The rich farmer learned the hard way what happens when we don't honor God. We have a choice; we can , like small children claim everything we can get for ourselves and watch the destruction of the world, or we can grow up, give God the glory and start being the stewards we are called to be. God has given us a wonderful world. The question is: what will we do with it? AMEN.

What a Day!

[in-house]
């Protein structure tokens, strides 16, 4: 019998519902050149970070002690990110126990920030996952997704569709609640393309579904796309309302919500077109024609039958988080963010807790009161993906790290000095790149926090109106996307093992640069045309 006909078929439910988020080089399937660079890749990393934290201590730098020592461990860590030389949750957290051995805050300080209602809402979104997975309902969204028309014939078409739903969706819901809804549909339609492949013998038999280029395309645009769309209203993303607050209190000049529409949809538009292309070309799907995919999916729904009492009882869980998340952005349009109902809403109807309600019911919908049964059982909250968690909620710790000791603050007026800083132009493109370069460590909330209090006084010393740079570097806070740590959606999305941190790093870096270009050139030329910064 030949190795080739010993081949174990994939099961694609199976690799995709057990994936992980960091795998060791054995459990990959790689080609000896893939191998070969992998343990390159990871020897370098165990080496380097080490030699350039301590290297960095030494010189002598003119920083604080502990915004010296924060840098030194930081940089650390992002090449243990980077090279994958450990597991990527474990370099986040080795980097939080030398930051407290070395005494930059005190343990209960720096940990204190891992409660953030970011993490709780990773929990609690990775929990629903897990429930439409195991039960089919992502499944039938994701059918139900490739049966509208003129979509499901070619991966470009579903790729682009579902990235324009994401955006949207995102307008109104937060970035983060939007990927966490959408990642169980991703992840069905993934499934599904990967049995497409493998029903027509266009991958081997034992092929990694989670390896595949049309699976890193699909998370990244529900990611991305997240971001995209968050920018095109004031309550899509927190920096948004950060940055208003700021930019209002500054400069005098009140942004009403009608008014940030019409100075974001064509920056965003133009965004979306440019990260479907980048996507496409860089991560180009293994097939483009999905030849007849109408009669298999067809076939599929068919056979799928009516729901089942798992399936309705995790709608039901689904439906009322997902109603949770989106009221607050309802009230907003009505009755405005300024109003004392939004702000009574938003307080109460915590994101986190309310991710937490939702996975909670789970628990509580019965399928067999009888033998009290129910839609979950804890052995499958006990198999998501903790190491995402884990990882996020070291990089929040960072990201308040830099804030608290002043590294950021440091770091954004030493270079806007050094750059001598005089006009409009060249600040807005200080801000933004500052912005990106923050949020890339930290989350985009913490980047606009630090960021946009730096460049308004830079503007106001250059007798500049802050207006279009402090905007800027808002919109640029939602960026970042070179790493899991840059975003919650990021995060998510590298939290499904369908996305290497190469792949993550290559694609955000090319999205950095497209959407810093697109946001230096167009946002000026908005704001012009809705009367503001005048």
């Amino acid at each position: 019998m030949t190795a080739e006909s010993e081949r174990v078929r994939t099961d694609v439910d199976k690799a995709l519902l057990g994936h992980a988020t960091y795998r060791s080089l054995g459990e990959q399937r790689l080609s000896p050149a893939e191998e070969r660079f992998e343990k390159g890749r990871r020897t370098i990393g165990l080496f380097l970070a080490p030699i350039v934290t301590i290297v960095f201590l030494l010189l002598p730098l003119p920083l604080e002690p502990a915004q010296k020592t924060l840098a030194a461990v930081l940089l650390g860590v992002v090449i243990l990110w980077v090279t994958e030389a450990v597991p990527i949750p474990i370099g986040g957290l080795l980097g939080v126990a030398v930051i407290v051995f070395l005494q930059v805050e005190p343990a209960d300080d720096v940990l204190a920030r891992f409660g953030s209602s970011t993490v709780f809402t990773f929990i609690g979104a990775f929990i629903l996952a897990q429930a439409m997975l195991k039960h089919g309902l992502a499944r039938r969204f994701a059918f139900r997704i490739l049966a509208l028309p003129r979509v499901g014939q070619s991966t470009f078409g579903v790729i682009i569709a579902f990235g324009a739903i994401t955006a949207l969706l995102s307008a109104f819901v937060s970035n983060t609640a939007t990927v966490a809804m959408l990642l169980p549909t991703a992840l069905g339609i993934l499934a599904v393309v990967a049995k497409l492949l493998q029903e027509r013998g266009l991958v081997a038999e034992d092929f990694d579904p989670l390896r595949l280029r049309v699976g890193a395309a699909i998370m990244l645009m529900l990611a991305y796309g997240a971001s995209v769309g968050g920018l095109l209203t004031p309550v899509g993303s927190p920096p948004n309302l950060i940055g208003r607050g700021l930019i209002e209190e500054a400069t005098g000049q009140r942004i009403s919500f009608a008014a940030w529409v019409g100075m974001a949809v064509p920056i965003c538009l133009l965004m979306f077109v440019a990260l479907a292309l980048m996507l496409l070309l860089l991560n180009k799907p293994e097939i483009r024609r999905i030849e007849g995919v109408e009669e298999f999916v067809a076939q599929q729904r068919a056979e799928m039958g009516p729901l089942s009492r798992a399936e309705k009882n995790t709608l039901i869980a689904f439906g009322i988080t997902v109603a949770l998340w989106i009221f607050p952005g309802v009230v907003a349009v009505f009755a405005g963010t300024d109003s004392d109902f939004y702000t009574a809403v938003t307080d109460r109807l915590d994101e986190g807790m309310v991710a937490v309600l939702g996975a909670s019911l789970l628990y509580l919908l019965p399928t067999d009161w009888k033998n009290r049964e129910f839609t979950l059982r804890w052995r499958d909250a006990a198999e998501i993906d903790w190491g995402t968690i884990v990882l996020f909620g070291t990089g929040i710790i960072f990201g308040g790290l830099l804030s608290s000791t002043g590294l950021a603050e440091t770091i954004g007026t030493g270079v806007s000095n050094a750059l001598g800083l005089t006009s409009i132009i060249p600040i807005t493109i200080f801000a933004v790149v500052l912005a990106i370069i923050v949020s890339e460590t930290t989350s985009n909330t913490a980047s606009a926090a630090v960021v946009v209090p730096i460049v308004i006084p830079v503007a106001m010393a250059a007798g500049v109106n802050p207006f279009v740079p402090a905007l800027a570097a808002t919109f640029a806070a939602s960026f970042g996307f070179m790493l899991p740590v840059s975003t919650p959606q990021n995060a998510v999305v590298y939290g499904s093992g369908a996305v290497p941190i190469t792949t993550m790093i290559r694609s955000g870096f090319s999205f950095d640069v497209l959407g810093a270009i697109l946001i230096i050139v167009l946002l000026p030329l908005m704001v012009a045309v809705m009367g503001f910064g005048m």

What a day! Nothing like it ever happened before. If I hadn't been there, I don't think I would believe it...and I probably wouldn't blame you if you have trouble believing. But it's true. I was there. I saw it with my own eyes. Oh, I guess I should introduce myself. I am Samuel, Son of Benjamin. I live in Jericho, and I have a small booth selling wine and bread just outside the city walls on the southeast side, along the road to Jerusalem. Most of my customers are travelers to and from that city. Like all travel based businesses, for much of the year I barely keep body and soul together, but just before and after the Passover, when the crowds are flocking to Jerusalem, I make most of my profit for the year. It was the week before Passover the year Jesus was executed. There were large crowds passing through, and business was brisk. Then we heard the rumor: Jesus was coming. This was good news if it was true, for wherever Jesus went, crowds went, and crowds meant business. The murmuring of the crowds got louder as more and more people spread the story. Even the beggars, who sit in the field across the road seemed anxious. Those beggars are the bane of my business. I work hard to provide good bread and wine at a fair price; but they sit over there on their blankets with pathetic looks on their faces, siphoning off the coins that should be used in my stall. Besides, they're dirty, and they stink. And they're so ugly...some are missing an arm or leg; Some have noses and ears missing, some are twisted and gnarled, and some, who are disfigured by leprosy, have to sit way away from the rest because they are unclean. And then there was blind Bartimaeus, the son of Timaeus. Somewhere he'd gotten a hold of a bright multicolored cloak that he sat on to call attention to himself and his plight. Every day he sat there, third row back, in the center, and waited for travelers to toss him a coin. I don't know for sure, but I think he was born blind...though he comes from a good and righteous family. Then, suddenly, there he was. Jesus himself! Surrounded by his disciples. He seemed to be telling them something..I couldn't catch much of it, but it sounded like he was talking about the Son of Man coming to serve and die. It didn't mean anything to me, and I was too busy with my customers to pay it much mind. Then Bartimaeus did it! He started shouting. “Jesus, Son of David, have mercy on me!” And when I say shouted, I mean he was screaming. He knew better than that. The beggars weren't supposed to say anything, except a polite blessing to those who tossed a coin their way. To shout out at a passer by was rude, crude, and boorish. That kind of behavior was giving our city a bad name. Several of us merchants, and even some of the other beggars tried to shut him up, but he just cried out all the louder; “JESUS! SON OF DAVID! HAVE MERCY ON ME!” The more we tried to quiet him, the louder and more insistent his cries became. Then Jesus did the totally unexpected. He stopped dead in his tracks and said: “Tell that man to come here.” It took a while, because Bartimaeus was still shouting. Finally they got him to quiet down enough that they could tell him: "Don't be afraid! Come on! He is calling for you." Immediately Bartimaeus leaped to his feet and ran, stumbling and tripping over the other beggars, until he fell at Jesus' feet. Jesus just stood there looking at him for a minute. Then when he spoke to blind Bartimaeus, I couldn't believe what I heard. "What do you want me to do for you?" Jesus asked him. What kind of question is that? I mean, what do you think he wants? Duh? Of course he answered: “I want to see.” But you know, later, as I thought about it and talked to Bartimaeus, I realized maybe that wasn't such an obvious question after all. Think about it. Bartimaeus was blind for as long as anyone could remember. He had no wife, no children, no family, and the only way he knew to make a living was to beg. If he gained his sight, how would he live? He didn't even know how to pitch hay or pick grapes. But like he told me; he did know he wanted to see. And I guess Jesus understood it too, because he said: Mar 10:52 "You may go. Your eyes are healed because of your faith." Immediately Bartimaeus could see, and he went dancing down the road with Jesus. I didn't see Bartimaeus again for a couple of months. We heard stories from Jerusalem about how the temple leaders accused Jesus and riled up the crowd to have him crucified. And every now and then a traveler would come through with a story about Jesus coming back from the dead and appearing to his followers. But I didn't give those stories a second thought...not until Bartimaeus returned and told me what he'd seen with his new vision. He's seen Jesus' arrested. He'd been in the crown in front of Pilate's castle when Pilate condemned Jesus to death, and then washed his hands. Then, 50 days later, he was outside the house where the twelve were when folks from all over the world heard them speaking in their own languages. Bartimaeus was a changed man. It wasn't just that he could see, it was that he could see with more than just his eyes. And when he shared with me what he'd seen, what he'd learned from and about Jesus, and what Jesus' followers were doing, I wanted to be a part of it. So one day me and my family went down to the river and Bartimaeus baptized us. I have never known such a sense of peace; nothing seems to worry me; I am absolutely convinced that God does, and will continue to provide for our needs. Bartimaeus works with me, now. And both of us share with our customers the story of Jesus and what he's done for us. And while Bartimaeus probably gives away more of our merchandise than he should, it's OK, because there's always more than we need. That's the way it is, with Jesus. AMEN.